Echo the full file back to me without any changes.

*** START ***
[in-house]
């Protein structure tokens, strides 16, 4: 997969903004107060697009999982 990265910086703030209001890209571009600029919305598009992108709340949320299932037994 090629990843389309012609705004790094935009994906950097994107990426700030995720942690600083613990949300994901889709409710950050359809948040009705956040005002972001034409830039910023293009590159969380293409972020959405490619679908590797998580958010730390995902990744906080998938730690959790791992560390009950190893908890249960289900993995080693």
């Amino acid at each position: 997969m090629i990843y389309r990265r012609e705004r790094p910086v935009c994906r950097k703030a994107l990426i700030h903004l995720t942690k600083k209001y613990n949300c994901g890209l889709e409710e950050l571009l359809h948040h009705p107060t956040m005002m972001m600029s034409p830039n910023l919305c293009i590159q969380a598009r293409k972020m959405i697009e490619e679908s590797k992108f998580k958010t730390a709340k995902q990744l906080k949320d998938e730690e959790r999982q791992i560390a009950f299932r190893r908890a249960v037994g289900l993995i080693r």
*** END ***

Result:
[in-house]
């Protein structure tokens, strides 16, 4: 997969903004107060697009999982 990265910086703030209001890209571009600029919305598009992108709340949320299932037994 090629990843389309012609705004790094935009994906950097994107990426700030995720942690600083613990949300994901889709409710950050359809948040009705956040005002972001034409830039910023293009590159969380293409972020959405490619679908590797998580958010730390995902990744906080998938730690959790791992560390009950190893908890249960289900993995080693």
């Amino acid at each position: 997969m090629i990843y389309r990265r012609e705004r790094p910086v935009c994906r950097k703030a994107l990426i700030h903004l995720t942690k600083k209001y613990n949300c994901g890209l889709e409710e950050l571009l359809h948040h009705p107060t956040m005002m972001m600029s034409p830039n910023l919305c293009i590159q969380a598009r293409k972020m959405i697009e490619e679908s590797k992108f998580k958010t730390a709340k995902q990744l906080k949320d998938e730690e959790r999982q791992i560390a009950f299932r190893r908890a249960v037994g289900l993995i080693r």